Omicron Seen Trumping Inflation for Bank of England This Week
The Bank of England is set to opt for caution over Covid rather than worries about inflation, pushing back its first rate increase since the pandemic into 2022, according to economists.
With concerns over the omicron variant pushing the U.K. economy back into tighter restrictions, officials will keep interest rates at a record low when they meet this week, the majority of analysts in Bloomberg survey said. A similar poll last month indicated a hike was expected.
A repeat of November’s 7-2 vote to hold the benchmark at 0.1% was the most popular forecast, although, in a sign of the uncertainty about the outlook, splits of 9-0, 8-1 and 6-3 were also predicted. Those seeing a hike foresaw a 6-3 decision in favor of such a move.
It means economists are in sync with markets, where current pricing implies a less than 40% chance of an increase, down from close to 100% at some points last month. Both see liftoff coming in February, making the BOE the first major central bank to raise the cost of borrowing.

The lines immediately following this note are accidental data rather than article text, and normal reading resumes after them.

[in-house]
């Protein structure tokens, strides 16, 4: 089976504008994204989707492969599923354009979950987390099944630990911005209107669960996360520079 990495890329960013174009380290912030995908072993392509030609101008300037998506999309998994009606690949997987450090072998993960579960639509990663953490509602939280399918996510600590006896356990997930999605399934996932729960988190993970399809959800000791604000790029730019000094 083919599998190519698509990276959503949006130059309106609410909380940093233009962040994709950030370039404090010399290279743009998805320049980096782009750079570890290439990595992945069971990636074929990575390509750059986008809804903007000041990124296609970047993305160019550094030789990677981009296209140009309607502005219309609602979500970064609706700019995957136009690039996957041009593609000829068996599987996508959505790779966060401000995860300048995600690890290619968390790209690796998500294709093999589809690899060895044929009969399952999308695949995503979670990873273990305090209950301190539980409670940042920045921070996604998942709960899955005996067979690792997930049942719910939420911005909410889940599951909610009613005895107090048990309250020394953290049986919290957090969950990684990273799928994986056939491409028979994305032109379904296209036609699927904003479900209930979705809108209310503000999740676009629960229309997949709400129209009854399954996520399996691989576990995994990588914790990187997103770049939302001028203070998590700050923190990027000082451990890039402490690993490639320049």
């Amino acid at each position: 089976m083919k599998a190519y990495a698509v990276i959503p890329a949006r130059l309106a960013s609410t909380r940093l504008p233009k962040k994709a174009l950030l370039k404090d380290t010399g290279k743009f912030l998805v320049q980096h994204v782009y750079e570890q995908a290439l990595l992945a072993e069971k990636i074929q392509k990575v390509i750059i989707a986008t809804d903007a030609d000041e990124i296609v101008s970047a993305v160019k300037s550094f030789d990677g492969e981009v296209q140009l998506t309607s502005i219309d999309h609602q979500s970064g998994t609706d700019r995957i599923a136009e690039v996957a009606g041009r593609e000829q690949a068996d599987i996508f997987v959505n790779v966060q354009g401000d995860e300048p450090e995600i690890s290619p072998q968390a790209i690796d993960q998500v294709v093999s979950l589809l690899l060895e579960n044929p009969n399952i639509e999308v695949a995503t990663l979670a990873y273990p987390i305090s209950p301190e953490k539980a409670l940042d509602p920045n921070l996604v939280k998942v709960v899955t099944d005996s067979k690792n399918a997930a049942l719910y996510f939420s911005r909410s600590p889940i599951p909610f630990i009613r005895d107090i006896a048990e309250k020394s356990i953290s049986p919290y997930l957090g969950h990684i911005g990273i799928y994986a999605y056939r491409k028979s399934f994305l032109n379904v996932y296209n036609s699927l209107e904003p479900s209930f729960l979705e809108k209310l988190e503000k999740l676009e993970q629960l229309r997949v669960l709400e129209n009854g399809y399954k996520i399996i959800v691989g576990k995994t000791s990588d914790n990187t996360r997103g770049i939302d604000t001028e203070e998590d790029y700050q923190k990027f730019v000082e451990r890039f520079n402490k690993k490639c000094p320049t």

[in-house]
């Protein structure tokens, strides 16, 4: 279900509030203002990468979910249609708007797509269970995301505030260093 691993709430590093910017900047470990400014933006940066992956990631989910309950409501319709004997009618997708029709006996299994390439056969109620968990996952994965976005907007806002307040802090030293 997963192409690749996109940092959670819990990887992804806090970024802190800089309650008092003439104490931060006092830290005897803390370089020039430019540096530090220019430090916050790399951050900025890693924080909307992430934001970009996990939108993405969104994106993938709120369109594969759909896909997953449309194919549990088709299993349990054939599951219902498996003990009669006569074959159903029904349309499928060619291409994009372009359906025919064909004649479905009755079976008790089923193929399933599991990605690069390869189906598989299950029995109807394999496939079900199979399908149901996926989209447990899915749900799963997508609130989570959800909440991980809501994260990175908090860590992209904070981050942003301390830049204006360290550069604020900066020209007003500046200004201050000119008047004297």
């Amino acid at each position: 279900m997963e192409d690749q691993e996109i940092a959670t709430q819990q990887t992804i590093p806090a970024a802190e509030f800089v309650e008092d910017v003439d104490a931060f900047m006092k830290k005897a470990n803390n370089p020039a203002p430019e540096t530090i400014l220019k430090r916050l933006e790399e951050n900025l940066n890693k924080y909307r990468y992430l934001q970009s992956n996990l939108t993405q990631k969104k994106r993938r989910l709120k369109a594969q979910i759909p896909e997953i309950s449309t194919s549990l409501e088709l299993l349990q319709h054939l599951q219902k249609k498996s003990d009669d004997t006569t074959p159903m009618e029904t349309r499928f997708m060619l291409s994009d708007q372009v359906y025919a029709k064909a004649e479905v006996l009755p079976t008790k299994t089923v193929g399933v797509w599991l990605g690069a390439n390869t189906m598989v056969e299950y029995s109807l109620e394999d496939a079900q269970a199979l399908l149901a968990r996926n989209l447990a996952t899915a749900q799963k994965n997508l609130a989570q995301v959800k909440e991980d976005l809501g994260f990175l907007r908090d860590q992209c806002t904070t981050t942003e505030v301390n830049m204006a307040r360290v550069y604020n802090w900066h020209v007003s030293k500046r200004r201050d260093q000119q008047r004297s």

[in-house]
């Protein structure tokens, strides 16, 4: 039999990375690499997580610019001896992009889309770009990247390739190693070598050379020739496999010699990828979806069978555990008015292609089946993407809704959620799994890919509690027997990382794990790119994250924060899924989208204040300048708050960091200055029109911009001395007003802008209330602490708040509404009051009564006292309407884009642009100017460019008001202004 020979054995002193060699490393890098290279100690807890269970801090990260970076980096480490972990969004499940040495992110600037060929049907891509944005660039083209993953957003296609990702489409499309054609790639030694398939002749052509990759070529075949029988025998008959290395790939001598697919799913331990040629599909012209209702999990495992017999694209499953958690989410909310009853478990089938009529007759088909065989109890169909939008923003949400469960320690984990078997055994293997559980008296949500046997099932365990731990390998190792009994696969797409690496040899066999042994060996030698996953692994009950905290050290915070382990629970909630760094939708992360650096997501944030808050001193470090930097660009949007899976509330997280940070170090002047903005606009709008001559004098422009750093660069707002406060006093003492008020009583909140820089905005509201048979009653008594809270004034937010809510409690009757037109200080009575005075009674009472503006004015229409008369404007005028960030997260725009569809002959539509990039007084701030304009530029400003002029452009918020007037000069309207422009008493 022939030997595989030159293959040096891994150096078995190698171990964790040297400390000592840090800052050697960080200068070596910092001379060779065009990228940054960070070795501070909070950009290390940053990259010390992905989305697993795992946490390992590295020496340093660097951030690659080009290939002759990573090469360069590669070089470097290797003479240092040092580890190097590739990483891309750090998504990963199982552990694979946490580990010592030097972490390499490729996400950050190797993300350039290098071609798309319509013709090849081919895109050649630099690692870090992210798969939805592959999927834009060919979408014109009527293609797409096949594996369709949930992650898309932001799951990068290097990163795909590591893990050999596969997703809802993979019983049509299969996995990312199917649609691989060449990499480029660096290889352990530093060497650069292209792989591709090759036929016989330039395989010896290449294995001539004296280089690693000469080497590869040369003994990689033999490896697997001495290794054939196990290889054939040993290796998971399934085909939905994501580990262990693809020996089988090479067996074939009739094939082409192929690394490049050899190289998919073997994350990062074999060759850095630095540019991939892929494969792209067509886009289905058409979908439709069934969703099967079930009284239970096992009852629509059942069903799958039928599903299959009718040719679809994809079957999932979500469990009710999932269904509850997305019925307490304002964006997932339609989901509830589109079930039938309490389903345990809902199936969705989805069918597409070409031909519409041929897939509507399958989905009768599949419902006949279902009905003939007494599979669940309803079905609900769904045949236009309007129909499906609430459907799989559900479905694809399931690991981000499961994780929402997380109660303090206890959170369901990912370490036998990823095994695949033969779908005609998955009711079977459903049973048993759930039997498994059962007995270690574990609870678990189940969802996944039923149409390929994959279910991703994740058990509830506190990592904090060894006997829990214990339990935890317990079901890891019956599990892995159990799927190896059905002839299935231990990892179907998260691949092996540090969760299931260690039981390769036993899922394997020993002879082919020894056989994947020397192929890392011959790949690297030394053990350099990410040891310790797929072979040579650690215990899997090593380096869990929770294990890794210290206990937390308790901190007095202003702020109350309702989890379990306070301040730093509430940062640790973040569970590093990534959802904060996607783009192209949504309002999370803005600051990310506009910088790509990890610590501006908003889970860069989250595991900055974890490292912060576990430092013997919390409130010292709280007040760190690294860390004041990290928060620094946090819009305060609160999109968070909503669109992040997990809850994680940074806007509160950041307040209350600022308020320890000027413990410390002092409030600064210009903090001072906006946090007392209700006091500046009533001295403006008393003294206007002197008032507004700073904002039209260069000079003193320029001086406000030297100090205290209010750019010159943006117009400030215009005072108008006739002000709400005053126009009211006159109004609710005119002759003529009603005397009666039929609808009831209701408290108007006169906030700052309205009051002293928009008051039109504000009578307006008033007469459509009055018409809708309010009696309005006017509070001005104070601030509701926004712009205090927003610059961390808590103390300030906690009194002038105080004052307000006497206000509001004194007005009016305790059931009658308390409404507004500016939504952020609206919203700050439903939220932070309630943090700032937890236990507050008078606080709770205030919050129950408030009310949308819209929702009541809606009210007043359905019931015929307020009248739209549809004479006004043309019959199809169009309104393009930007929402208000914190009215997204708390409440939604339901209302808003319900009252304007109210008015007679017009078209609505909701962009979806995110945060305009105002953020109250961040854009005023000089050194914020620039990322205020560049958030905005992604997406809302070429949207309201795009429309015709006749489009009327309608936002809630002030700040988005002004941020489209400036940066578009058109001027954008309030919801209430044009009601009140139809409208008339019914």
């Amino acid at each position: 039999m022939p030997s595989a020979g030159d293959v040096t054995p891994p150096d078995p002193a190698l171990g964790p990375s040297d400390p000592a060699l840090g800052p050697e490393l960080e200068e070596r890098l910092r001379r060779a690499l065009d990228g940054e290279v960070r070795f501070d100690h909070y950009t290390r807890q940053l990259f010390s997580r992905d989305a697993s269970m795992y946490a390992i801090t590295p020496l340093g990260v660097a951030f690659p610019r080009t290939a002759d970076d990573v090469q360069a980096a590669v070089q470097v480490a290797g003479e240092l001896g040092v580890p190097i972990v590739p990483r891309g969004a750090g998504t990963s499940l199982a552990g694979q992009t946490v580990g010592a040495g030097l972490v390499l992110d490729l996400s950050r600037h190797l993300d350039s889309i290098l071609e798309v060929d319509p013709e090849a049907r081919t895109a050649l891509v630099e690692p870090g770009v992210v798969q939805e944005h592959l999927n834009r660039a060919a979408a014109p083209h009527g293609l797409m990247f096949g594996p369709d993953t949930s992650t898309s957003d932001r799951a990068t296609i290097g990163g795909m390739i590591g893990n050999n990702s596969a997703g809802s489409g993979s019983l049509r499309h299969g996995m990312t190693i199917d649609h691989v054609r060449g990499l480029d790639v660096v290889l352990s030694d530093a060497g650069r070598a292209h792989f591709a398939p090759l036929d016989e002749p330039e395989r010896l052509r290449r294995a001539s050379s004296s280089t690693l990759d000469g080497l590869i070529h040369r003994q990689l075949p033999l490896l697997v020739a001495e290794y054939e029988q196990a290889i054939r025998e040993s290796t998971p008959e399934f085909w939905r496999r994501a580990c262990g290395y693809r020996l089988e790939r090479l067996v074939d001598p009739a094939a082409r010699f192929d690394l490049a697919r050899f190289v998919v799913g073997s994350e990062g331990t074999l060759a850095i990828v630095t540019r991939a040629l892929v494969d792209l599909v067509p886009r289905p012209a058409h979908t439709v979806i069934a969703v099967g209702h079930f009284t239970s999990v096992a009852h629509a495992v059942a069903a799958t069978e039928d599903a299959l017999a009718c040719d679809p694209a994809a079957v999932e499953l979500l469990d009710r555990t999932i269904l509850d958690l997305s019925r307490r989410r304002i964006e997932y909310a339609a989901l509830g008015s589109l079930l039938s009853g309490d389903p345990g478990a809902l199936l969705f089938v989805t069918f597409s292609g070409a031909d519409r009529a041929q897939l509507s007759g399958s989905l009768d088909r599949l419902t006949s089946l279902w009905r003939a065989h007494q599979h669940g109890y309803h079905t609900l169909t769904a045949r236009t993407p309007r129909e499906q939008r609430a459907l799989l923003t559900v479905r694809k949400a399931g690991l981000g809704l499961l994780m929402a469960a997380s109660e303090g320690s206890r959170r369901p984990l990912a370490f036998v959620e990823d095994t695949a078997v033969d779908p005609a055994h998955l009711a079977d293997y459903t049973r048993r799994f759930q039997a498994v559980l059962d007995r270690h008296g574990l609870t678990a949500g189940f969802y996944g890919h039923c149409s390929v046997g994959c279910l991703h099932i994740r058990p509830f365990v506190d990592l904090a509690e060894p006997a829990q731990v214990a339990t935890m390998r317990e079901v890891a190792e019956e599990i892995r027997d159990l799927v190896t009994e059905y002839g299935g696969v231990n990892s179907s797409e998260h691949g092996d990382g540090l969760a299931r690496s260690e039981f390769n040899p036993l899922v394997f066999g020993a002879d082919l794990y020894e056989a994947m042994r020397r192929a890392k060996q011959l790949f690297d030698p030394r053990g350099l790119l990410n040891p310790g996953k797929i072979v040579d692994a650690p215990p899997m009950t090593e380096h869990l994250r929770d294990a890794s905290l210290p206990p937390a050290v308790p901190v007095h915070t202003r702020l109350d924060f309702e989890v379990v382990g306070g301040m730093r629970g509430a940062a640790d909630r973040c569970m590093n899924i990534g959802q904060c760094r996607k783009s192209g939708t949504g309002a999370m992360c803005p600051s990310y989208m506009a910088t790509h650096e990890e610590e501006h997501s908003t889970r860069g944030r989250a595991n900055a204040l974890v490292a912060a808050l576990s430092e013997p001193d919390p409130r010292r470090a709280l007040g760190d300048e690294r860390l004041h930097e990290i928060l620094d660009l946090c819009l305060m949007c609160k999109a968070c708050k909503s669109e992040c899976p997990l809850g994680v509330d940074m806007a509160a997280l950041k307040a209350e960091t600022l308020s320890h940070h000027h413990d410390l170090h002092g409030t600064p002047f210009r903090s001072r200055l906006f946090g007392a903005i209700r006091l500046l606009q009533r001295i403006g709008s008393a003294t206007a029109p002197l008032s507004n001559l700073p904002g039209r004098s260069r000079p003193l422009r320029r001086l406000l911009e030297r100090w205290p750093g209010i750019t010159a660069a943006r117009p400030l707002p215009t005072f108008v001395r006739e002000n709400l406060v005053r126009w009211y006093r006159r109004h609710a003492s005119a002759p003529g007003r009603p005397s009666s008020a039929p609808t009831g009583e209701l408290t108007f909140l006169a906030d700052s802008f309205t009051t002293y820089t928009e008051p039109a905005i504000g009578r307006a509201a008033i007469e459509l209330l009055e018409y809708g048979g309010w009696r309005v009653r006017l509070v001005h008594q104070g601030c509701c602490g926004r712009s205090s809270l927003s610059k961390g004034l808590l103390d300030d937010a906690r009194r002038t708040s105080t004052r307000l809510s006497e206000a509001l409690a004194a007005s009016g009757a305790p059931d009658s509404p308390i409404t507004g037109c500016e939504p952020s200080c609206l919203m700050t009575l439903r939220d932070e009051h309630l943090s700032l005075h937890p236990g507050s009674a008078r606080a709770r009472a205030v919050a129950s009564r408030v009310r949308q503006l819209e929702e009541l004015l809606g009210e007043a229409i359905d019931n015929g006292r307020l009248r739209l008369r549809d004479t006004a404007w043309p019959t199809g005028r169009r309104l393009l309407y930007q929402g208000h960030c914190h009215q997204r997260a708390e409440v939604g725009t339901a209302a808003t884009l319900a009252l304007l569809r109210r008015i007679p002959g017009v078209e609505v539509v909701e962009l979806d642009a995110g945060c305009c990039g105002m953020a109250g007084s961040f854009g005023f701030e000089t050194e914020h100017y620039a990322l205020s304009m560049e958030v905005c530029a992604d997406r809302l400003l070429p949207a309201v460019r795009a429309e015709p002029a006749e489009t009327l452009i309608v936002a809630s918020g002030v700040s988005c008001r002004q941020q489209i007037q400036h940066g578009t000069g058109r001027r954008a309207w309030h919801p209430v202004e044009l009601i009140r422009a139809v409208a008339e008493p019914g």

The shift is the latest twist in a tumultuous few months for BOE watchers, with markets and economists regularly forced into changing their actions by a slew of sometimes contradictory data, central bank communication and covid developments.
At the end of the summer, few thought the BOE would make any moves in 2021, only for a jump in inflation and hawkish comments from key officials to whip up expectations that a tightening was coming in November.
But despite predicting that consumer prices will be rising by 5% a year come April, more than double the BOE target, officials chose instead to wait for more information on the state of the labor market following the end of the government’s job-supporting furlough program.
With no evidence of any rise in unemployment and labor shortages pushing up pay, economists and investors had Dec. 16 penciled in for a hike until the emergence of the omicron variant cast renewed doubt over the outlook.
The tide then turned quickly. Even before Prime Minister Boris Johnson announced new restrictions to contain the spread of the new strain, the Monetary Policy Committee’s most hawkish member, Michael Saunders, said there was a case for waiting for clearer data on omicron’s impact before acting.
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